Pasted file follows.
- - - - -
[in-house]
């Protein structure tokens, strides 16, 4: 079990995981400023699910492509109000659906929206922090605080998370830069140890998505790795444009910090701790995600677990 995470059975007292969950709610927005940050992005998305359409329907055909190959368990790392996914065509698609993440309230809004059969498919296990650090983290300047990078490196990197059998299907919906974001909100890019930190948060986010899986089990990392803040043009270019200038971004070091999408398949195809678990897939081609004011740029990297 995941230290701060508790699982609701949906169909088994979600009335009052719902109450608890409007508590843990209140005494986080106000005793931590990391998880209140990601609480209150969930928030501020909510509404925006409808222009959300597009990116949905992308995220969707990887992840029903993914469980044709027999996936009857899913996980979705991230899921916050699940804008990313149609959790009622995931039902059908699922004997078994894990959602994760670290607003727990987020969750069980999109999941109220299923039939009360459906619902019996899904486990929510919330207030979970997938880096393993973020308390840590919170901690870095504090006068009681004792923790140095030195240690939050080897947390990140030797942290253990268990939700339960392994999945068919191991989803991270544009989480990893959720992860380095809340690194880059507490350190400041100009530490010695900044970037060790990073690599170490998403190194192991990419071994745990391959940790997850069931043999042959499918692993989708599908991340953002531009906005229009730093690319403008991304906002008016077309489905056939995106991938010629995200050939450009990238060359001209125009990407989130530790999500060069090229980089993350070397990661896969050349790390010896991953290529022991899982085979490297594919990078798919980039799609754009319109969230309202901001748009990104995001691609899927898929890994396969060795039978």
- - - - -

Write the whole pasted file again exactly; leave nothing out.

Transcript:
[in-house]
């Protein structure tokens, strides 16, 4: 079990995981400023699910492509109000659906929206922090605080998370830069140890998505790795444009910090701790995600677990 995470059975007292969950709610927005940050992005998305359409329907055909190959368990790392996914065509698609993440309230809004059969498919296990650090983290300047990078490196990197059998299907919906974001909100890019930190948060986010899986089990990392803040043009270019200038971004070091999408398949195809678990897939081609004011740029990297 995941230290701060508790699982609701949906169909088994979600009335009052719902109450608890409007508590843990209140005494986080106000005793931590990391998880209140990601609480209150969930928030501020909510509404925006409808222009959300597009990116949905992308995220969707990887992840029903993914469980044709027999996936009857899913996980979705991230899921916050699940804008990313149609959790009622995931039902059908699922004997078994894990959602994760670290607003727990987020969750069980999109999941109220299923039939009360459906619902019996899904486990929510919330207030979970997938880096393993973020308390840590919170901690870095504090006068009681004792923790140095030195240690939050080897947390990140030797942290253990268990939700339960392994999945068919191991989803991270544009989480990893959720992860380095809340690194880059507490350190400041100009530490010695900044970037060790990073690599170490998403190194192991990419071994745990391959940790997850069931043999042959499918692993989708599908991340953002531009906005229009730093690319403008991304906002008016077309489905056939995106991938010629995200050939450009990238060359001209125009990407989130530790999500060069090229980089993350070397990661896969050349790390010896991953290529022991899982085979490297594919990078798919980039799609754009319109969230309202901001748009990104995001691609899927898929890994396969060795039978």